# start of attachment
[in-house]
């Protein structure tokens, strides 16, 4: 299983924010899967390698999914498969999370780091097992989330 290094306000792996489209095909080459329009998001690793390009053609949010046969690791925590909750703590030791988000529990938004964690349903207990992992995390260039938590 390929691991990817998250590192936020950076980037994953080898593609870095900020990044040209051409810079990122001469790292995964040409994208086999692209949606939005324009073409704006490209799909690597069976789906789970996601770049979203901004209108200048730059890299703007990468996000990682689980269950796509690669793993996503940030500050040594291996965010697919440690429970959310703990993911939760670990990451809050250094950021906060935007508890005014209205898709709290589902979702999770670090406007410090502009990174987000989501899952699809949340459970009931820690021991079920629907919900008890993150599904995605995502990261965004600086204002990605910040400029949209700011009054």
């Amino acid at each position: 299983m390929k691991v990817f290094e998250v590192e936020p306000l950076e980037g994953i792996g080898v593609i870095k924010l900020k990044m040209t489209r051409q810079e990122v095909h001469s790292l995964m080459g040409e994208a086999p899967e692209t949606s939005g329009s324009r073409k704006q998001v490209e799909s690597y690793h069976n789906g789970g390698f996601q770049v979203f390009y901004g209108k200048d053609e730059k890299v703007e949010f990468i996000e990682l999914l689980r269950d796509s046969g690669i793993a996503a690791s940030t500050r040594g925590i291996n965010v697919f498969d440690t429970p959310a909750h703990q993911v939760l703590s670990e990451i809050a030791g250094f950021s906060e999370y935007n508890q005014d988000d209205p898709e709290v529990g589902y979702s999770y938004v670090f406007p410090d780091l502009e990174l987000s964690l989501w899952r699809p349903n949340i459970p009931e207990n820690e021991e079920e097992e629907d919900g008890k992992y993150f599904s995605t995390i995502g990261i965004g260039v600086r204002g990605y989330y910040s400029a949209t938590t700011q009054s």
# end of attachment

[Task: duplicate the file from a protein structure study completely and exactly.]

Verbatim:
[in-house]
């Protein structure tokens, strides 16, 4: 299983924010899967390698999914498969999370780091097992989330 290094306000792996489209095909080459329009998001690793390009053609949010046969690791925590909750703590030791988000529990938004964690349903207990992992995390260039938590 390929691991990817998250590192936020950076980037994953080898593609870095900020990044040209051409810079990122001469790292995964040409994208086999692209949606939005324009073409704006490209799909690597069976789906789970996601770049979203901004209108200048730059890299703007990468996000990682689980269950796509690669793993996503940030500050040594291996965010697919440690429970959310703990993911939760670990990451809050250094950021906060935007508890005014209205898709709290589902979702999770670090406007410090502009990174987000989501899952699809949340459970009931820690021991079920629907919900008890993150599904995605995502990261965004600086204002990605910040400029949209700011009054």
């Amino acid at each position: 299983m390929k691991v990817f290094e998250v590192e936020p306000l950076e980037g994953i792996g080898v593609i870095k924010l900020k990044m040209t489209r051409q810079e990122v095909h001469s790292l995964m080459g040409e994208a086999p899967e692209t949606s939005g329009s324009r073409k704006q998001v490209e799909s690597y690793h069976n789906g789970g390698f996601q770049v979203f390009y901004g209108k200048d053609e730059k890299v703007e949010f990468i996000e990682l999914l689980r269950d796509s046969g690669i793993a996503a690791s940030t500050r040594g925590i291996n965010v697919f498969d440690t429970p959310a909750h703990q993911v939760l703590s670990e990451i809050a030791g250094f950021s906060e999370y935007n508890q005014d988000d209205p898709e709290v529990g589902y979702s999770y938004v670090f406007p410090d780091l502009e990174l987000s964690l989501w899952r699809p349903n949340i459970p009931e207990n820690e021991e079920e097992e629907d919900g008890k992992y993150f599904s995605t995390i995502g990261i965004g260039v600086r204002g990605y989330y910040s400029a949209t938590t700011q009054s």